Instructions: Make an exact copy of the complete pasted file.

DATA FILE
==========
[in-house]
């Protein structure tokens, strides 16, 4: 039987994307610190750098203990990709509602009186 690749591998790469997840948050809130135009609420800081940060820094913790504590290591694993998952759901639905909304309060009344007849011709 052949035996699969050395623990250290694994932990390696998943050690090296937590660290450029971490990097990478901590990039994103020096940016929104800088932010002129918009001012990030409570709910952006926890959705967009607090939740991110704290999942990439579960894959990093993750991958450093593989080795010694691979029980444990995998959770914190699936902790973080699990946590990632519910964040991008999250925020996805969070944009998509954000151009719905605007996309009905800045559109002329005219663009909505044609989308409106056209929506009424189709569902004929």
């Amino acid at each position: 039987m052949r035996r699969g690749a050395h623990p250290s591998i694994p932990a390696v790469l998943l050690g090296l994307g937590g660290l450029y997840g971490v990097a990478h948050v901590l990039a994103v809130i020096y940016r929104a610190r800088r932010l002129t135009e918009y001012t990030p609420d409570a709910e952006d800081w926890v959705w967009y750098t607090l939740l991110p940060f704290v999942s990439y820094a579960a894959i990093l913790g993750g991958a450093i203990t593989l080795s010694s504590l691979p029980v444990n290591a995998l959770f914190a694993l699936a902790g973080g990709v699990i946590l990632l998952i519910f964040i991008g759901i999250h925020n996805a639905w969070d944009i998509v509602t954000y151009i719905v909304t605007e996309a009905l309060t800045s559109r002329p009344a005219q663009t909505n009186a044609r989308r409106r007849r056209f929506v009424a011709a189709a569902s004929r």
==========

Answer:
[in-house]
């Protein structure tokens, strides 16, 4: 039987994307610190750098203990990709509602009186 690749591998790469997840948050809130135009609420800081940060820094913790504590290591694993998952759901639905909304309060009344007849011709 052949035996699969050395623990250290694994932990390696998943050690090296937590660290450029971490990097990478901590990039994103020096940016929104800088932010002129918009001012990030409570709910952006926890959705967009607090939740991110704290999942990439579960894959990093993750991958450093593989080795010694691979029980444990995998959770914190699936902790973080699990946590990632519910964040991008999250925020996805969070944009998509954000151009719905605007996309009905800045559109002329005219663009909505044609989308409106056209929506009424189709569902004929």
């Amino acid at each position: 039987m052949r035996r699969g690749a050395h623990p250290s591998i694994p932990a390696v790469l998943l050690g090296l994307g937590g660290l450029y997840g971490v990097a990478h948050v901590l990039a994103v809130i020096y940016r929104a610190r800088r932010l002129t135009e918009y001012t990030p609420d409570a709910e952006d800081w926890v959705w967009y750098t607090l939740l991110p940060f704290v999942s990439y820094a579960a894959i990093l913790g993750g991958a450093i203990t593989l080795s010694s504590l691979p029980v444990n290591a995998l959770f914190a694993l699936a902790g973080g990709v699990i946590l990632l998952i519910f964040i991008g759901i999250h925020n996805a639905w969070d944009i998509v509602t954000y151009i719905v909304t605007e996309a009905l309060t800045s559109r002329p009344a005219q663009t909505n009186a044609r989308r409106r007849r056209f929506v009424a011709a189709a569902s004929r």